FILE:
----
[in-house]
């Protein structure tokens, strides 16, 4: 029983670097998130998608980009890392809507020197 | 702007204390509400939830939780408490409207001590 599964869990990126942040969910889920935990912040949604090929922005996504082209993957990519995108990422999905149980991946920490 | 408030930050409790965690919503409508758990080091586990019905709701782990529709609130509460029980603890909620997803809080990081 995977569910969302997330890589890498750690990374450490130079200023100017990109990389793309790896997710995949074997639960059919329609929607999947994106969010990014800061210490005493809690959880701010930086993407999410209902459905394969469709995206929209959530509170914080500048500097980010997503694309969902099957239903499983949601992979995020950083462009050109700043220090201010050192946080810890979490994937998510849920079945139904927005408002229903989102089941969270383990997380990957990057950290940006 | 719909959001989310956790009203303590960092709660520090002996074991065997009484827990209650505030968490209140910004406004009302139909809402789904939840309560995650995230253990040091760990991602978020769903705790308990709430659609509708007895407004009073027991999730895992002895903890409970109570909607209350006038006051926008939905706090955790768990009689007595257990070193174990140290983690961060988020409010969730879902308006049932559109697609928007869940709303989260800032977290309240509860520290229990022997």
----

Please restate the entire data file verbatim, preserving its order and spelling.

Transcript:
[in-house]
């Protein structure tokens, strides 16, 4: 029983670097998130998608980009890392809507020197 | 702007204390509400939830939780408490409207001590 599964869990990126942040969910889920935990912040949604090929922005996504082209993957990519995108990422999905149980991946920490 | 408030930050409790965690919503409508758990080091586990019905709701782990529709609130509460029980603890909620997803809080990081 995977569910969302997330890589890498750690990374450490130079200023100017990109990389793309790896997710995949074997639960059919329609929607999947994106969010990014800061210490005493809690959880701010930086993407999410209902459905394969469709995206929209959530509170914080500048500097980010997503694309969902099957239903499983949601992979995020950083462009050109700043220090201010050192946080810890979490994937998510849920079945139904927005408002229903989102089941969270383990997380990957990057950290940006 | 719909959001989310956790009203303590960092709660520090002996074991065997009484827990209650505030968490209140910004406004009302139909809402789904939840309560995650995230253990040091760990991602978020769903705790308990709430659609509708007895407004009073027991999730895992002895903890409970109570909607209350006038006051926008939905706090955790768990009689007595257990070193174990140290983690961060988020409010969730879902308006049932559109697609928007869940709303989260800032977290309240509860520290229990022997």